Now for something different …

I thought I knew what I was going to do next. It was going to be a clever combination of crime novel and speculative fiction, with a main character sleuth who has been growing in my head for over a year. I  called the project “Next” and made folders for it on my computer and in real life. “Next” was about to happen.

Then I got a day at a spa for mother’s day.

It was six hours of relaxing with cucumber slices over my eyes while people massaged my feet and poured me champagne. Yes, it was as wonderful as it sounds.

It was also the longest I’ve gone in a long time without prodding my brain to do what I wanted it to do. (Wait. Aren’t I and my brain the same thing?)

The point is I, or some part of me, went ahead and used this wonderful time to make up a story. A rather good story, really. It didn’t surprise me because making up stories is what I’ve always done when I relax, and there was no doubt I was relaxing. I was kind of surprised at how complex the tale got, however.

By the time I’d driven home, I knew what I had to do. You see, the only time I struggle with writers block is when I (okay, some part of me, let’s call her the adult manager in charge of my head) insists I write whatever Ms. Manager has decided I must.

No matter how hard Ms. Manager insists, it doesn’t happen.

The little kid in my head who makes up the stories simply stops making them up until she is once again allowed to tell her stories, in her way. I’ve learned that if I want to be a writer, I let this little kid do as she damn well pleases. The editor in me (who I suspect is in cahoots with Ms. Manager) can clean up her mess later.

And this little kid really, really wants to tell the story she made up at the spa. So ….

I’ve drawn her a map of the imaginary realm where it will take place.  She named the characters during the full body massage, but I fleshed out several important secondary characters for her, provided a rough timeline, and created a few new words to describe concepts she came up with that don’t have a word in English.

My best friend and chief research associate (who also carries the title of “husband”) has agreed to watch a few old movies with me to provide background I know I need.

Three other people I’m close to have been nice enough to listen to a verbal version of my story. I find that telling it aloud helps me clarify it and hang on to it better, sort of the way describing a dream to someone else helps move it into the conscious mind.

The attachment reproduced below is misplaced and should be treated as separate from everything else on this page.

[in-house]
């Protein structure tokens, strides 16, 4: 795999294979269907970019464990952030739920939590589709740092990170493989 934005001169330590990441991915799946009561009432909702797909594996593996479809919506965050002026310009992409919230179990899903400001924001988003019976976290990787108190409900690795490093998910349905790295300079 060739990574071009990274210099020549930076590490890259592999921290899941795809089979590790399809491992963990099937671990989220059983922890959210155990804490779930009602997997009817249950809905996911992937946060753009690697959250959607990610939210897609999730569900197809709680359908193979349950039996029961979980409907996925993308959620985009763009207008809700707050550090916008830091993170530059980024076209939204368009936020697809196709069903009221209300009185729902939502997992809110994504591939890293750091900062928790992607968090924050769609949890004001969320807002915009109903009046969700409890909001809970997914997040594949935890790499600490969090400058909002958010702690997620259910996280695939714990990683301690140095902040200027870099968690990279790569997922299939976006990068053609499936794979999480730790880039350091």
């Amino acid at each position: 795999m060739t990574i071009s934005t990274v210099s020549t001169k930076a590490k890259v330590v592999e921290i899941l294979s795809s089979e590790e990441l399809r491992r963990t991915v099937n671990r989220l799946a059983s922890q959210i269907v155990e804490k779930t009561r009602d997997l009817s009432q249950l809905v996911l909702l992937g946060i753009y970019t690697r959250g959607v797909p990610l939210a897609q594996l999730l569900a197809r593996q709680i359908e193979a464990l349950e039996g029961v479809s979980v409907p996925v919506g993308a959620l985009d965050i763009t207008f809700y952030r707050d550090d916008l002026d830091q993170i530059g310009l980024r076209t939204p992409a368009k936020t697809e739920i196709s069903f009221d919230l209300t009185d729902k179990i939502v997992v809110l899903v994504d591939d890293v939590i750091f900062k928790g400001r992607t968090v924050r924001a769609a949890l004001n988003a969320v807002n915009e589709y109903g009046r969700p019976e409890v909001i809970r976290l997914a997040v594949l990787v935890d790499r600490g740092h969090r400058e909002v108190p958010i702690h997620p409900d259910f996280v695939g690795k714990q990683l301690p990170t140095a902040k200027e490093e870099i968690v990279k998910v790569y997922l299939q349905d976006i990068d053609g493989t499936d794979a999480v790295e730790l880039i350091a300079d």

Now, I’m ready to start the messy, emotional process of writing a raw draft. It generally involves yelling, crying and laughing aloud on my part, so I tend not to write first drafts in public places. It’s a scary process for me, yet it’s an exhilaration beyond any I know.

Later, all the adults in my brain will take over, and hopefully turn it into a book. We’ll see …

 

 

 

Where did all those genres come from??

I began this adventure in marketing my books armed with good advice and two how-to books literally walking me step by step through the process. I put one of them aside fast, when I realized I couldn’t afford my learning curve with Facebook ads.

My how-to book for successful Amazon ads had problems, too. It was written back when Amazon offered something called Product Display Ads, an option my source highly favored. By the time I got to following his advice, this type of ad had been discontinued. (Thank you Amazon.)

The replacement for product display ads was like handing a chain saw to someone who wanted to use a stiletto.  I could use the power of ads displayed on a kindle, but could only select my audience using broad genre types like Women’s Fiction. These are called Lock-screen Ads and I am selling books with them, just not nearly enough to be actually making money. At least so far.

Amazon’s other options for me is something called a Sponsored Ad.  My mentor/author didn’t think much of using these, but I bravely tried the concept of picking keywords from my books and bidding for clicks. Every time, it failed miserably, but the good news is if hardly anyone clicks on your ad, it doesn’t cost you much.

A little poking around showed me I had another choice called Individual Products. It involves picking products (books) similar to mine, and advertising to those who buy them. It took forever to seek out these books, although it probably was a good exercise for me to get to know more about what was out there. None-the-less, all this effort yielded even fewer clicks and cost almost nothing.

Then recently a new option emerged. I could bid to advertise based on genre, just like with my Lock-screen ads, but the ads would appear to all Amazon users. So I tried it. And oh my goodness.

The stiletto was back, just not on Kindle where I needed it. I still can’t pick my audience by demographics like gender or age, but I can specify my ideal reader using genre divisions I never knew existed. With Lock-screen Ads, my tale of a 40-something female telepath who gets involved rescuing a kidnapping victim gets advertised to readers of women’s fiction, fantasy, and adventure.

Here women’s fiction alone offers more options than I’d ever heard of.

So I’m trying it.  Will this turn out to be the magic bullet that sells my books at an actual profit?

There is no one in this world more hopeful than a self-published author.